A handgun for vacuum use will require an over-sized trigger guard to accept a space suited finger. András Bónitz mentions that many pistols today have large trigger-guards for gloved hands. However, a space suited finger is huge compared to a gloved finger. Weapons that are intended for use in extreme cold climates sometimes are fitted with an "arctic trigger guard." This is a guard that can momentarily swivel out of the way or be unbolted and set to "arctic mode" to accommodate gloved hands.
As you all know a gunsight is a gadget used to aim the gun so it shoots your opponent.
Iron sights work pretty well in the science fiction future (or at least as well as they do in the real word). But telescopic sights have a problem.
Unlike iron sights, a telescopic sight has, well, a telescope. Ordinary telescopes have one place one's eye on the eyepiece, but weapon recoil makes that a very bad idea on a telescopic aimsight. You'll have to have the telescope surgically removed from your eye. To avoid that unhappy state of affairs, such sights have "eye relief". The scope is designed so the shooter can have their eye at a safe standoff distance from the eyepiece.
The trouble is that the eye relief is generally from 25 mm to 100 mm. The trouble is that a space suit with a fishbowl helmet has a much longer distance from one's eyes and the surface of the fishbowl. Not that you can place the surface of the fishbowl on the eyepiece. The weapon recoil will hammer the scope into the helmet and shatter it like an incandescent light bulb (unless it is a no-recoil laser or particle beam weapon. Or a gyrojet weapon).
But the basic problem is you cannot easily use a telescopic sight with a space helmet.
Possible low-tech solutions include:
A more high-tech solution is using a camera. The old Sero EOP system consists of a head mounted monitor and a light weight CCD camera attached to the weapon. That was designed to cope with the drawbacks of the .50 BMG, which had such a brutal recoil that it would break your shoulder. Since you had to fire it from the hip or braced on a wall you really couldn't use the iron sights. The EOP let you aim the blasted thing.
The EOP had a little video screen mounted above one eye, but for our purposes it could be replaced by a sizable video screen mounted on the weapon, say the size of a smartphone. This would be usable by somebody wearing a space helmet.
If you want to go real high tech, instead of sending the camera aiming image to a video screen, project it on the inside of the space helmet as a heads-up display. Something like Iron Man but slightly less elaborate.
The colonist on the planet Pyrrus have the ultimate quick draw in a gadget called the "power-holster." The holster is strapped to your forearm. When you arrange your hand in "holding-a-pistol" posture, a mechanical actuator slams the gun out of the holster and into your hand.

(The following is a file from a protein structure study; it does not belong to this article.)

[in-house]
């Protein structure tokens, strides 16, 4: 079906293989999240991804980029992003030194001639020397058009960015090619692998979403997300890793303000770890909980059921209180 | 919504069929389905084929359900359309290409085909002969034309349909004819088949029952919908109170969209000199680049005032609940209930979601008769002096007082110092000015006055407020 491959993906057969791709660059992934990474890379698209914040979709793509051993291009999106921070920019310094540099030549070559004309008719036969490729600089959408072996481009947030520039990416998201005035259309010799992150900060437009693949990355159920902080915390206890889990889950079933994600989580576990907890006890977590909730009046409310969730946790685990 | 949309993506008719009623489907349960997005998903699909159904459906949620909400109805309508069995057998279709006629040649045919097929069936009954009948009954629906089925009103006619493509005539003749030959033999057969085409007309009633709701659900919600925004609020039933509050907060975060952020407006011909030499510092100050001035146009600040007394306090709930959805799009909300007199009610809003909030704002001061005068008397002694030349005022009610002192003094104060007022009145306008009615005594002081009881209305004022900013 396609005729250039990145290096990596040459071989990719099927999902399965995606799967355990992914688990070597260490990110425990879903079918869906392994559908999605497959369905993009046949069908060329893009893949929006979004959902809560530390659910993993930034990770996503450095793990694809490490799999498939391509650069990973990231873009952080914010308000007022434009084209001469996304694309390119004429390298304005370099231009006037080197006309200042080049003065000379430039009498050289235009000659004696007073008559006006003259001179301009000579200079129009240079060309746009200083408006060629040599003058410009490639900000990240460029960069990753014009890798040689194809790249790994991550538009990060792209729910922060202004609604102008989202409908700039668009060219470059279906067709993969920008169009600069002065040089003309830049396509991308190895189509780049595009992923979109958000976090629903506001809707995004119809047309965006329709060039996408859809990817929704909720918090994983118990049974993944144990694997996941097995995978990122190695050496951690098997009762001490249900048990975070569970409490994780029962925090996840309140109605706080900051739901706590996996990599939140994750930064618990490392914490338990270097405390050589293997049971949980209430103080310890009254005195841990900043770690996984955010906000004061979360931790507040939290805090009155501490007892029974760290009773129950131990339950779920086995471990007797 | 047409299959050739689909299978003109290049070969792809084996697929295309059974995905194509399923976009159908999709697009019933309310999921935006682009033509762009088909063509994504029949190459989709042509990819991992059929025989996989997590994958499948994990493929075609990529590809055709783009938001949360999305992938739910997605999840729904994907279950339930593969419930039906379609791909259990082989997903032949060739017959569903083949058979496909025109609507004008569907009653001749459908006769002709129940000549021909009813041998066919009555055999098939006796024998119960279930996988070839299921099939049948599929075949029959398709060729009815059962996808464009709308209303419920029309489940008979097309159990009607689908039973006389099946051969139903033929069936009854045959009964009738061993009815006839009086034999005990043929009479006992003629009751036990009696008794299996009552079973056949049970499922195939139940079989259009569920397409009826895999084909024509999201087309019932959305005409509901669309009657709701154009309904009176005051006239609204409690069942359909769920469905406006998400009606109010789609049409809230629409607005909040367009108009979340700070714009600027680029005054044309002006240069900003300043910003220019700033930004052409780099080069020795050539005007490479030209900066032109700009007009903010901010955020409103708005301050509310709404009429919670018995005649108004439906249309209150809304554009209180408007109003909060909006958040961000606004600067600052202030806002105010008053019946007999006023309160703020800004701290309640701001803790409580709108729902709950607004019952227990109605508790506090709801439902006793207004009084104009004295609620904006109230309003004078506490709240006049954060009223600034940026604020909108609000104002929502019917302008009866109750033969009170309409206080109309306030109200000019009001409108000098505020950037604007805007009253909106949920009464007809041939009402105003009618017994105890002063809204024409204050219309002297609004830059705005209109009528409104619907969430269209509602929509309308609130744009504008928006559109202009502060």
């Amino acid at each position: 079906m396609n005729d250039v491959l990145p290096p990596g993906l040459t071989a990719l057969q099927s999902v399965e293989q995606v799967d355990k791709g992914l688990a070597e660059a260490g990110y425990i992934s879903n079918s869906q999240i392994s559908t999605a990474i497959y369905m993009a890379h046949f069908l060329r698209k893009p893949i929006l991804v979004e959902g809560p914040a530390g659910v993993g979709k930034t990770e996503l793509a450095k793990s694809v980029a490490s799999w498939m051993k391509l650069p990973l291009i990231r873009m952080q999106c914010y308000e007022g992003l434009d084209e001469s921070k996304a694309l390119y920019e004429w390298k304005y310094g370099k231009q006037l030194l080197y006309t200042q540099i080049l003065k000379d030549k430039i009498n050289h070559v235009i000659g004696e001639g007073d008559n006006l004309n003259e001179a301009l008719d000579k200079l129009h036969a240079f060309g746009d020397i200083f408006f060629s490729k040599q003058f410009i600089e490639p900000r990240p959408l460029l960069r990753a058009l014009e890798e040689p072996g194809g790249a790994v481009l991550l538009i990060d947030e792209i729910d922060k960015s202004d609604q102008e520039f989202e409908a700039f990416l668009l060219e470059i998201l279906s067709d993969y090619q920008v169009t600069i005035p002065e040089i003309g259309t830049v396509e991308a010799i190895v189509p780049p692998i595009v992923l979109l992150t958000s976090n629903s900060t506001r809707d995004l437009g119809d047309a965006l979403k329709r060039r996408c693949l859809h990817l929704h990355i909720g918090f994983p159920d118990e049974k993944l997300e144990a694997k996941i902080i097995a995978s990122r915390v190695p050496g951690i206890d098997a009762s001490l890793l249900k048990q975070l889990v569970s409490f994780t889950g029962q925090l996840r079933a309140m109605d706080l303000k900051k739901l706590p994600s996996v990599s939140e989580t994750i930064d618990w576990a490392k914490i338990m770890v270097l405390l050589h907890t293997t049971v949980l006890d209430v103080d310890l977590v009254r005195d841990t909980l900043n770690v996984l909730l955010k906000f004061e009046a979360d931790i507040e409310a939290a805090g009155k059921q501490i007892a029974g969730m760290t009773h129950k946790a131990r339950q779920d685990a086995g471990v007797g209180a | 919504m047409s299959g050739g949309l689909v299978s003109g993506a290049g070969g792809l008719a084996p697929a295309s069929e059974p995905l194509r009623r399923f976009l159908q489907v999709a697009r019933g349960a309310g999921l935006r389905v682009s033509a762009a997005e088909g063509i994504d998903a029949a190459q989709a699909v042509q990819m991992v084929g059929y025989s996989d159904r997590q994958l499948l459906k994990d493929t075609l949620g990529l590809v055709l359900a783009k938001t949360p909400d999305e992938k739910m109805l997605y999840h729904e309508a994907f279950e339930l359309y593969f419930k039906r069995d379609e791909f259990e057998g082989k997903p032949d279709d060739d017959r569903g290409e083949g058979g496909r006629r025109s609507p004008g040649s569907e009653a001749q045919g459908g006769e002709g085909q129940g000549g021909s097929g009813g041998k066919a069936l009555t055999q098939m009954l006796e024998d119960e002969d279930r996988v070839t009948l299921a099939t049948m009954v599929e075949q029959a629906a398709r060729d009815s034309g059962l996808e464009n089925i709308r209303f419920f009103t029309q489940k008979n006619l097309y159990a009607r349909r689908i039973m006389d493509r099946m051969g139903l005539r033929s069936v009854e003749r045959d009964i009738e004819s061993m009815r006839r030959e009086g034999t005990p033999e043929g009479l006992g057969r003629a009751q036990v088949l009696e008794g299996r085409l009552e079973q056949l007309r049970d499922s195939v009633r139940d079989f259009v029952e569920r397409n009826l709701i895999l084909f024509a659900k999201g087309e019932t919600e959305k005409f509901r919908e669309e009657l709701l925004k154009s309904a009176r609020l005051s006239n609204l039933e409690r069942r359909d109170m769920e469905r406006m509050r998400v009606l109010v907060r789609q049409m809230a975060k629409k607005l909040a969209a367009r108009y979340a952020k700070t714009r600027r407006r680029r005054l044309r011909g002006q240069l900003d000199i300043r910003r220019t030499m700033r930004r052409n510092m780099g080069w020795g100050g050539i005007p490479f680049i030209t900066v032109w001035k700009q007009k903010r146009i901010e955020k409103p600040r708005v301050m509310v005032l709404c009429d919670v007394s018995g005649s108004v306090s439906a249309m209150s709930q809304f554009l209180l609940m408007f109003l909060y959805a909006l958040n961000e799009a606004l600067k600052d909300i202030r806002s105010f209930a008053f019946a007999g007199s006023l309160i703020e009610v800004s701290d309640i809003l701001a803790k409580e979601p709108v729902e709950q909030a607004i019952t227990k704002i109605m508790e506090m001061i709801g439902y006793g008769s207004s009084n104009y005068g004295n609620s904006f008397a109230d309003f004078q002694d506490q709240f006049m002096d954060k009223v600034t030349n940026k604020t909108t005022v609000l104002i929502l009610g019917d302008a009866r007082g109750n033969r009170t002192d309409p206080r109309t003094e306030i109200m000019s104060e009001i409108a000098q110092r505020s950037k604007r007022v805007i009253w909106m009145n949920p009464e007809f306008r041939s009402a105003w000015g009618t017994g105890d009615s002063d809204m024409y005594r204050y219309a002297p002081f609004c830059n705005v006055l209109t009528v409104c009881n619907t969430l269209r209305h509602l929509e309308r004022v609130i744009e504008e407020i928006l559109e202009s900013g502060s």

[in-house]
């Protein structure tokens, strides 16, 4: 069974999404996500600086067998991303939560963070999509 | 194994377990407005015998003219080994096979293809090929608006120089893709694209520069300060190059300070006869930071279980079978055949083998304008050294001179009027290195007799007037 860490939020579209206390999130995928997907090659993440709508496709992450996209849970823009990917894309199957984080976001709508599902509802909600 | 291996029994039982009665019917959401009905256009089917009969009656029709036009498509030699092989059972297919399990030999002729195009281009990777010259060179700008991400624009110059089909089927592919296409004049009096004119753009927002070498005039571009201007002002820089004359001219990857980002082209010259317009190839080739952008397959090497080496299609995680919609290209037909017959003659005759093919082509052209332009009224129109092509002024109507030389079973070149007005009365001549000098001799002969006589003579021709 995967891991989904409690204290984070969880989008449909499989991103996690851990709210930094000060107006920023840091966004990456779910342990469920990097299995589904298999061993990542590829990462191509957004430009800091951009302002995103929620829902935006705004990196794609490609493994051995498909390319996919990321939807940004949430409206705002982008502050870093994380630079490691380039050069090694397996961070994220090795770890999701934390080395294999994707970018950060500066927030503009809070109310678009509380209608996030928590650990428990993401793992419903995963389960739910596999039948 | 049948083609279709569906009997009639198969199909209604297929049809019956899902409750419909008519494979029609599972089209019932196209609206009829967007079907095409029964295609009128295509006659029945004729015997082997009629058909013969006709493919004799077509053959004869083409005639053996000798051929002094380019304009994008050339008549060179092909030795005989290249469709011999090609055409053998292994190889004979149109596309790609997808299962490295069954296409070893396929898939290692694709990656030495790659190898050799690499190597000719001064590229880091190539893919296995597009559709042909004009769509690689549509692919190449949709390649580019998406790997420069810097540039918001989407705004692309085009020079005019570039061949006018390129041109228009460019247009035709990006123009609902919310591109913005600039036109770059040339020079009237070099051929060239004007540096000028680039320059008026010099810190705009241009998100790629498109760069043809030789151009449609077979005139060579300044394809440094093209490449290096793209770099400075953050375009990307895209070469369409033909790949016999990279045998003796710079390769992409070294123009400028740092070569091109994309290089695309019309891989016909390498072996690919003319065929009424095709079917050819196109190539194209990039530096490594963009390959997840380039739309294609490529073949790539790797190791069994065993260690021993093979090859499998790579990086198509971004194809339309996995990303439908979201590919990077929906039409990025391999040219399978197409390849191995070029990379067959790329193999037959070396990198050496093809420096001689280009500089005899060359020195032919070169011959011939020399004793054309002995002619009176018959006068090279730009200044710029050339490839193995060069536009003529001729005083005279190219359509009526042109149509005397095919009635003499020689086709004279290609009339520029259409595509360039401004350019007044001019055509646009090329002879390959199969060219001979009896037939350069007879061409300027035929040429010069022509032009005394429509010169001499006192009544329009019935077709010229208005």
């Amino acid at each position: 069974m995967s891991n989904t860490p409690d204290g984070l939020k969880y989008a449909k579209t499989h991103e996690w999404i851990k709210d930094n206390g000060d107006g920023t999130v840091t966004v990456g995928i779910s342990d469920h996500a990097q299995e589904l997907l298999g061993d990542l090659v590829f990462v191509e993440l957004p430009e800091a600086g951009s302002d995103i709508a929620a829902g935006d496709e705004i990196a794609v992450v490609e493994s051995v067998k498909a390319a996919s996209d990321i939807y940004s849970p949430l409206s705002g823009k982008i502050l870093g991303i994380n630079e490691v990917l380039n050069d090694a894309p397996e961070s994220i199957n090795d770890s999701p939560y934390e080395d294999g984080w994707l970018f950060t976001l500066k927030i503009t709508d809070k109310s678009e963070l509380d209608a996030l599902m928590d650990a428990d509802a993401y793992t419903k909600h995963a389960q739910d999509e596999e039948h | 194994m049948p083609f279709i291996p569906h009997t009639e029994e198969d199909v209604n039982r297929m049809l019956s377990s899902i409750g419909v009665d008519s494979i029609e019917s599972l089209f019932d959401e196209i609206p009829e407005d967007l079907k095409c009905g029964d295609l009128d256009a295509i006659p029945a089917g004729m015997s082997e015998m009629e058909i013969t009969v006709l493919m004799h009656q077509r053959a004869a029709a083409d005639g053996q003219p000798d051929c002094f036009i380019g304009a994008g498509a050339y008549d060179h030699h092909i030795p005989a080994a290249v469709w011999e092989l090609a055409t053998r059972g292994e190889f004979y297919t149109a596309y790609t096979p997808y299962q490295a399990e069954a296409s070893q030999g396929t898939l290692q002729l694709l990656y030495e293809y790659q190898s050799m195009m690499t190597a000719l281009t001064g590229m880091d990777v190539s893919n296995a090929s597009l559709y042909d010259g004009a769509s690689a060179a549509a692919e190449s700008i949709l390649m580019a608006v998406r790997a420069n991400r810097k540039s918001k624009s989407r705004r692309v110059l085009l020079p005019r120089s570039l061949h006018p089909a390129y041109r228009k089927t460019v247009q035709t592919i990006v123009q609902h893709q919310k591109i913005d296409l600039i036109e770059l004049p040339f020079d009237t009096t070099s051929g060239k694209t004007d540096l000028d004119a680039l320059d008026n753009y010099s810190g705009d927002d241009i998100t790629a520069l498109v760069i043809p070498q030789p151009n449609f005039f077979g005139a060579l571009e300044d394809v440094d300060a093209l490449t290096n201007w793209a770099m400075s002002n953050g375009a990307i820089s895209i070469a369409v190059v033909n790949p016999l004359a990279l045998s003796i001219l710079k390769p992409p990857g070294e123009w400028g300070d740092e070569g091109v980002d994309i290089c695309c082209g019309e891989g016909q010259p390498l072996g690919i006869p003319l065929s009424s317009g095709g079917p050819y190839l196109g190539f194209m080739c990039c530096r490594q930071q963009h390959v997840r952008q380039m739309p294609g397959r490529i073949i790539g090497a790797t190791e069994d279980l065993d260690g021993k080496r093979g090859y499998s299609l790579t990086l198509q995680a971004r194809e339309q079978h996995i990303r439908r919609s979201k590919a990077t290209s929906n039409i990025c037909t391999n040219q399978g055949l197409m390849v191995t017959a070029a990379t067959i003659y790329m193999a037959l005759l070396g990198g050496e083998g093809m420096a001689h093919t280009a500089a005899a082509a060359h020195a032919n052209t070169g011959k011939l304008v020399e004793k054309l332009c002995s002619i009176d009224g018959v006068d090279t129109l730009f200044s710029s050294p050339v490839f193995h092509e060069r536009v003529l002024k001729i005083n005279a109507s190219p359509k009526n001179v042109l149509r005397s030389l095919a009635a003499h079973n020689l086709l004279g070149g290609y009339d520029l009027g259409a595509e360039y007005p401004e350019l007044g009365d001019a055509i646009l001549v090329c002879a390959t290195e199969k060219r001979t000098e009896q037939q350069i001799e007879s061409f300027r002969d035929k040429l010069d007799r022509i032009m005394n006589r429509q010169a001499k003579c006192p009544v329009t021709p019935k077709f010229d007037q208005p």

There are a few science fiction stories where the futuristic societies allow people to settle their differences by a duel to the death. This does looks suspiciously like the old Showdown at High Noon trope common to old cowboy westerns. And there are online forum flamewars that have been raging for decades over that single quote in Heinlein's Beyond This Horizon: "An armed society is a polite society."
Romance of the cowboy western aside, there is evidence that this simply is not the case. Logically in an armed society, a person who is sufficiently talented as a gunslinger can be just as impolite as they want. In cave man times the person with the strongest fist could be a rude bully, which didn't change when the fist was superseded by the club, the club by the sword, and the sword by the gun. Plus ça change, plus c'est la même chose.
In any event, even when dueling is legal, there are strict rules to follow. The rules may be different in a given science fiction novel, but some sort of rule set will exist. Otherwise it is the functional equivalent of an illegal shoot-out between rival gangs.
The weapon pictured on the right originally was created by Kelly Freas for the cover of a Telzey Amberdon book. Model maker Ed Klein liked the picture enough to create an actual prop model (with working laser) as a gift for Mr. Freas. Model was used in the Kelly Freas cover of the audio version of Slan, and in the above illustration at the insistence of Sean Barrett. It was also used by Laura Freas for an interior illustration of The Left Hand of Darkness. Anybody with scans of any of these image is encouraged to contact the webmaster.
The man known as DWP informed me of the address of Ed Klein's website. On it, I found the following: